The Texas Grano 502 Onion is a short-day, open-pollinated variety that features white flesh and straw-colored skin. Its mild and sweet flavor gives it excellent eating quality and has been known as the “eat it like an apple” onion. It produces a large round, globe-shaped onion. The Texas Grano 502 grows especially well in Southern climates and is widely used for winter onion production. Sweet flavor and stores well for months.
Onions can be direct-seeded or transplanted, although we recommend transplanting. For direct-seeding, plant seeds 2″ apart along the row with a row spacing of 24″. Once seedlings emerge, thin seedlings to a 6″ plant spacing along the row. Onion seeds can be planted with our Hoss Garden Seeder. We recommend using a #1 seed plate and modifying the hole size slightly to accommodate the onion variety being planted. For denser plantings, more holes may need to be drilled to accommodate a thicker spacing.
For transplanting, plant one seed per cell in our heavy-duty seed starting trays. Once the green stems reach 6-8″ in length and/or they can be easily pulled from the seed trays, the transplants are ready to go in the ground. Transplant onions 4-6″ apart along the row with a row spacing of 24″. If drip irrigation is used, onions may be planted on double rows with drip irrigation in the middle. We suggest burying the drip tape 3-4″ deep and planting on both sides of the tape.
Onions are heavy feeders and will require significant nutrient inputs throughout their lifespan. We recommend feeding them with our 20-20-20 and Ammonium Sulfate fertilizers. Fertilize with 20-20-20 shortly after transplanting. The phosphorous and potassium in the 20-20-20 fertilizer will help to promote solid root development, while the nitrogen will promote vegetative growth. Once transplants are established, we recommend side-dressing or injecting with our Ammonium Sulfate fertilizer. Side dress or inject 1 cup per 20 feet of linear row every 3-4 weeks after transplanting.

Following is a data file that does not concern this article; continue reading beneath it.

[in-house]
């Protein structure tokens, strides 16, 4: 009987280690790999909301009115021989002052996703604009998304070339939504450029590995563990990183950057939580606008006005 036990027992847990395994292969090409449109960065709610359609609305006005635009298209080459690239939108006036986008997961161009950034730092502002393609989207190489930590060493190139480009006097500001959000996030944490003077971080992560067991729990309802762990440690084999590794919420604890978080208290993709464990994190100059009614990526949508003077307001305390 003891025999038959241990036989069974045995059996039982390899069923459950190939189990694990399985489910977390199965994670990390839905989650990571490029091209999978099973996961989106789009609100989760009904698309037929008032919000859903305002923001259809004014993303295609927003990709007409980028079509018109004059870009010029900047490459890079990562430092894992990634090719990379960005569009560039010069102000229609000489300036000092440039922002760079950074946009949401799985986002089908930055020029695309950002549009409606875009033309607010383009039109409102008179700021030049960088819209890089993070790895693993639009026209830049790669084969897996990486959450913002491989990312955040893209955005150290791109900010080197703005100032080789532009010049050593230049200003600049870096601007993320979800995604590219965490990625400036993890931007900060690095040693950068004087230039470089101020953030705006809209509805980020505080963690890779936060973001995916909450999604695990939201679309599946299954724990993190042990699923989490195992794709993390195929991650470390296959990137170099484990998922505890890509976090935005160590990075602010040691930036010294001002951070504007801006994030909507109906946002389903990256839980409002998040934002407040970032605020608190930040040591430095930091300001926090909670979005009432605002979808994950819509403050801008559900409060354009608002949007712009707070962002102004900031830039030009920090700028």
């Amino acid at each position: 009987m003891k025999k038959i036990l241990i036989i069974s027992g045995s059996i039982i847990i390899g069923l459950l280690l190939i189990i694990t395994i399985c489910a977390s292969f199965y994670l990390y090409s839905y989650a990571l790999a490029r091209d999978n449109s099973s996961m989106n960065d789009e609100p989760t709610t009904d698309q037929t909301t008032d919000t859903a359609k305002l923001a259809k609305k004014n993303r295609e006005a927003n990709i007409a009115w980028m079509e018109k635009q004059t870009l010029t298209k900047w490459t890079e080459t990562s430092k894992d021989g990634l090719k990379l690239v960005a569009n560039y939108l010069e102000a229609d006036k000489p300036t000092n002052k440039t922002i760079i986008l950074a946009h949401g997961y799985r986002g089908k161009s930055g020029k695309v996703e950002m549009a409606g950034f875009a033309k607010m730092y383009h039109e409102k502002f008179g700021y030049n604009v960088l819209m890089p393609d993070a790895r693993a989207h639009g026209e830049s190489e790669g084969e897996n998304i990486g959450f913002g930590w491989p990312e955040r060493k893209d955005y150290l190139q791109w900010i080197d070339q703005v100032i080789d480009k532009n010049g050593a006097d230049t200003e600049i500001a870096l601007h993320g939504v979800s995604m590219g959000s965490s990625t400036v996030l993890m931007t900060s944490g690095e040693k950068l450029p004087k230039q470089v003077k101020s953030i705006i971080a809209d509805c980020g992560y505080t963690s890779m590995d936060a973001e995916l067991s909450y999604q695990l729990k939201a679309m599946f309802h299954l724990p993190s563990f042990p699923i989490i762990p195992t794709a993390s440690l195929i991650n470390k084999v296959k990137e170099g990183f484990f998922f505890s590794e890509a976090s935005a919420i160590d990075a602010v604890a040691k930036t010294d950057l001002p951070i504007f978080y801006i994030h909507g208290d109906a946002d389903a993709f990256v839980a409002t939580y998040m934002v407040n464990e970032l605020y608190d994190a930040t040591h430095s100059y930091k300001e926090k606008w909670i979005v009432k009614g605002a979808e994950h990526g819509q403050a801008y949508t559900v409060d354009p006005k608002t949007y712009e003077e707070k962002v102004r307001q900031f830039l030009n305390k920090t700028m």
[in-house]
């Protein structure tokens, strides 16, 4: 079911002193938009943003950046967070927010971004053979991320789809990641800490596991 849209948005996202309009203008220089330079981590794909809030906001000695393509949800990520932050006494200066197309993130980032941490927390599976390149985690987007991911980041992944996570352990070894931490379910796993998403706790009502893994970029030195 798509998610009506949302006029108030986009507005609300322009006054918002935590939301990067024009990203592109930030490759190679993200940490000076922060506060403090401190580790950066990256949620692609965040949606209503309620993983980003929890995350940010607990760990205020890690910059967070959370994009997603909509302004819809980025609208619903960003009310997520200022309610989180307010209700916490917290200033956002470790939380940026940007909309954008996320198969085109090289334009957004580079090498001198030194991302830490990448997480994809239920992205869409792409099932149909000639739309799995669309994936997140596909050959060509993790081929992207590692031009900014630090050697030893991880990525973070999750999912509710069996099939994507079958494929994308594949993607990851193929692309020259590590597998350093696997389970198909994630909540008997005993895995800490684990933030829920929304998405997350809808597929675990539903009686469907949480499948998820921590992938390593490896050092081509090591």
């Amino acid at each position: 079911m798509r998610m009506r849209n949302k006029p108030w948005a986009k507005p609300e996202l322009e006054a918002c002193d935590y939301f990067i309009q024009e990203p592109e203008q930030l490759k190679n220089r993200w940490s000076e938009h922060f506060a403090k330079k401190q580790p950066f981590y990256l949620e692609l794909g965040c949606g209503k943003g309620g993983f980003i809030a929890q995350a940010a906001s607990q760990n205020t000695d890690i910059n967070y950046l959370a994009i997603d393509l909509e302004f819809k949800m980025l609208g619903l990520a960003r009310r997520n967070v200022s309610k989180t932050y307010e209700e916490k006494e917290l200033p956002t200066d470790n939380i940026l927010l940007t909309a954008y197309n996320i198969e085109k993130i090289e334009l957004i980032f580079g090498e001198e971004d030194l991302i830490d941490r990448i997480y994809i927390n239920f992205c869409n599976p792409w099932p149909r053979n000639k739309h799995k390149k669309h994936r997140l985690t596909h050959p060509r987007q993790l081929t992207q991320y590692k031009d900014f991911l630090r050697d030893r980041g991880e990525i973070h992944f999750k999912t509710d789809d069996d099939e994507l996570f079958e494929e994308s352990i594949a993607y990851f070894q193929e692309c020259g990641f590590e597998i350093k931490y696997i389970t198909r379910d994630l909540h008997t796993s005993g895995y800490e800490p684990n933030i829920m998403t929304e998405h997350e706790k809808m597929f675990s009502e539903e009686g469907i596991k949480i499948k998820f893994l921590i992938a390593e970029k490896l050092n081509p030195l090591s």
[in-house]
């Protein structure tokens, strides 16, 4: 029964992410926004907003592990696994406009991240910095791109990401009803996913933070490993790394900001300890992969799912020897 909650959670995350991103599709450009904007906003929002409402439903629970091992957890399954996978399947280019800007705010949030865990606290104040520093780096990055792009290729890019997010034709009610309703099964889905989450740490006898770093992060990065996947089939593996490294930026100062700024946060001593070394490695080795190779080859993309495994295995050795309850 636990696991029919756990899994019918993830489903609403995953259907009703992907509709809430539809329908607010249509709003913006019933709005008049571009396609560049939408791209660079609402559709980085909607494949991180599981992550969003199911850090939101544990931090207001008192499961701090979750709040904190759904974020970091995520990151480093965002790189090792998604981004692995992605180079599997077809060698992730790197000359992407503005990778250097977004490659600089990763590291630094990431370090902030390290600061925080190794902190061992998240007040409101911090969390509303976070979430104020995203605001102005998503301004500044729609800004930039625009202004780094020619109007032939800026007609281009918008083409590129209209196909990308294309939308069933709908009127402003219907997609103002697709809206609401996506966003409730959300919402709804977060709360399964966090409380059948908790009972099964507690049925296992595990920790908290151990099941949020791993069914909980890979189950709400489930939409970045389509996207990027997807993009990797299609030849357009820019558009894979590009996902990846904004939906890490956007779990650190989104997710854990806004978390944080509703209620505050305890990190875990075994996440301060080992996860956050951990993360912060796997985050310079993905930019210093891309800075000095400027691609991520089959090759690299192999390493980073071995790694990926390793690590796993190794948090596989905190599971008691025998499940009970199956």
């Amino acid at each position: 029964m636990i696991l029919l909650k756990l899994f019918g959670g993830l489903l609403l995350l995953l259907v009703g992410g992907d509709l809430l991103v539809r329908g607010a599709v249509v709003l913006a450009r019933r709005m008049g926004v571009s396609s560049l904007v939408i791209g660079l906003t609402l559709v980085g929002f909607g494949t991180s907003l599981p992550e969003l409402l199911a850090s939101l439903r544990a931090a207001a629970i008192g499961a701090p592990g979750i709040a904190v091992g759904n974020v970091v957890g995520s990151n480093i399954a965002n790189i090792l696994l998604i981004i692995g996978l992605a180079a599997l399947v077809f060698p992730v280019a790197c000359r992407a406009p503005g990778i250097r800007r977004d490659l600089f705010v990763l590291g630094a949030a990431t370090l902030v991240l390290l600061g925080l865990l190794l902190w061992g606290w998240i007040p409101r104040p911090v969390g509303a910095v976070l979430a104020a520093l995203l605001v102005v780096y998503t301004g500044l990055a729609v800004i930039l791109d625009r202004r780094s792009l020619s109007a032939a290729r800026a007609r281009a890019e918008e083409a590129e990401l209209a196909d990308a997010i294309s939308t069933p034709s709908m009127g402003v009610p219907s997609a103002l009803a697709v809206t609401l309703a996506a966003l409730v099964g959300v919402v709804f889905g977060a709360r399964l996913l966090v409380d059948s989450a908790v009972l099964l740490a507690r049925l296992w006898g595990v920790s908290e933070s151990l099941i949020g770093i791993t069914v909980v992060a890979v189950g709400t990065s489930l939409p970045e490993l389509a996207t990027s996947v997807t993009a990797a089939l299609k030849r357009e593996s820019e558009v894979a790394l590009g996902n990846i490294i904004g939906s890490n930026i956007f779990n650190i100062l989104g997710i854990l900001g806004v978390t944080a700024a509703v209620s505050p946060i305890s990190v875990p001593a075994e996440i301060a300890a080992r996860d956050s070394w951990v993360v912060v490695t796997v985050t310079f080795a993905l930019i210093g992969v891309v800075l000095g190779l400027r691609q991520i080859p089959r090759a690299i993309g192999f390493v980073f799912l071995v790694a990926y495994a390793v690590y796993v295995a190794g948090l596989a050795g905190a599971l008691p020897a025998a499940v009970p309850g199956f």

Texas Grano 502 Onion Planting Information
Planting Method: transplant
When to Plant: early spring and fall
Planting Depth: 1/4″
Seed Spacing: 4″
Row Spacing: 12-18″
Days to Maturity: 165
Disease Resistance: Pink root, Bolt, Short Day Split
Onion Planting Guide
Select an onion variety based on your geographical location. In many cases, intermediate-day varieties can be grown in southern long-day regions and northern short-day regions.
- Plant in fall and overwinter for a spring harvest
- Start the bulbing process when day length reaches 10-12 hours
- Plant in late winter for an early summer harvest
- Start the bulbing process when day length reaches 12-14 hours
- Plant in spring for a mid-summer harvest
- Start the bulbing process when day length reaches 14-16 hours
– Plant in spring for a mid-summer harvest
– Start bulbing when day length reaches 14-16 hours
– Plant in late winter for an early summer harvest
– Start bulbing when day length reaches 12-14 hours
– Plant in fall if temps are rarely below 20F
– Plant in late winter if temps are frequently below 20F
– Start bulbing when day length reaches 10-12 hours
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